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Centers for Disease Control and Prevention. Behavioral Risk Factor Surveillance System. Available at: http://www.cdc.gov/brfss/annual_data/annual_2011.htm. AccessedDecember 10, 2014.

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Article

Sedentary Behavior and Health-Related Quality of Life across Meeting Physical Activity Guidelines

1Department of Kinesiology, Health Promotion, and Recreation, University of North Texas, Denton, TX 76203, USA


World Journal of Preventive Medicine. 2017, Vol. 5 No. 1, 10-18
DOI: 10.12691/jpm-5-1-2
Copyright © 2017 Science and Education Publishing

Cite this paper:
Gene L. Farren, Tao Zhang. Sedentary Behavior and Health-Related Quality of Life across Meeting Physical Activity Guidelines. World Journal of Preventive Medicine. 2017; 5(1):10-18. doi: 10.12691/jpm-5-1-2.

Correspondence to: Gene  L. Farren, Department of Kinesiology, Health Promotion, and Recreation, University of North Texas, Denton, TX 76203, USA. Email: Gene.Farren@unt.edu

Abstract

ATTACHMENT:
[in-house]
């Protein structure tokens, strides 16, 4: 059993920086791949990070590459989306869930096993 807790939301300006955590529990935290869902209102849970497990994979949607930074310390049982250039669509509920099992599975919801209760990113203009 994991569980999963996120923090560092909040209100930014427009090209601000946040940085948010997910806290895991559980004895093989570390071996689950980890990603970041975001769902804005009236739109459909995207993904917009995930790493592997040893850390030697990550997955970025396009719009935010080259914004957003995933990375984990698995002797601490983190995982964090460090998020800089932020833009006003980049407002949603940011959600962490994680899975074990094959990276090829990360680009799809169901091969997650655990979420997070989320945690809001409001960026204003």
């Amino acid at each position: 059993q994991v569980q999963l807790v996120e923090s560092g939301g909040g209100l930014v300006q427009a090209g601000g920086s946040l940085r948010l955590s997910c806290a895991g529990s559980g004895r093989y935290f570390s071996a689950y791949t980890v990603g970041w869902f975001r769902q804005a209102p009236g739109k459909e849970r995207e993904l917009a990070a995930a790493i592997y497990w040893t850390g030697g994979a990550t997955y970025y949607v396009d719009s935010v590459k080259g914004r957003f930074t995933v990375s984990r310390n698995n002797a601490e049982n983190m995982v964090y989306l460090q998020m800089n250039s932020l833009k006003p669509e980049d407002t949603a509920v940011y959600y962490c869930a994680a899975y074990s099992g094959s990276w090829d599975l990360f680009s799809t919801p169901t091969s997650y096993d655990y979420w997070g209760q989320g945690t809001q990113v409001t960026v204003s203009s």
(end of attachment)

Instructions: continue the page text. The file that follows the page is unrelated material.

Sedentary behavior may not differ between individuals meeting and not meeting physical activity guidelines (PAGs); however, sedentary behavior has been associated with lower levels of health-related quality of life (HRQoL). The purpose of this study was to investigate the influence of sedentary behavior on HRQoL across young adults in three physical activity engagement groups (i.e., did not meet aerobic or muscle-strengthening PAGs; met either aerobic PAGs or muscle-strengthening PAGs; and met both aerobic and muscle-strengthening PAGs) using moderation analyses. Participants were 427 young adults (Mage = 19.15 ± 0.77) from Southwestern U.S. public university. Participants completed an online survey assessing sedentary behavior, physical activity profile, and HRQOL. On average, participants who did not meet aerobic or muscle-strengthening PAGs reported the lowest physical and psychosocial HRQoL and highest screen-time sedentary behavior, while participants who met both aerobic and muscle-strengthening PAGs reported the highest physical and psychosocial HRQoL and lowest screen-time sedentary behavior. Moderation analyses indicated meeting both aerobic and muscle-strengthening PAGs significantly buffered the negative influence of screen-time sedentary behavior on physical HRQoL. Meanwhile, meeting only one of the PAGs (i.e., aerobic or muscle-strengthening) did not significantly buffer the negative influence of screen-time sedentary behavior on physical HRQoL. Considering the current trends of sedentary behavior, the current study provided support in promoting regularly engaging in both aerobic and muscle-strengthening activity. Moreover, it provided evidence supporting the position that interventions designed to improve HRQoL should include both aerobic and muscle-strengthening activity.

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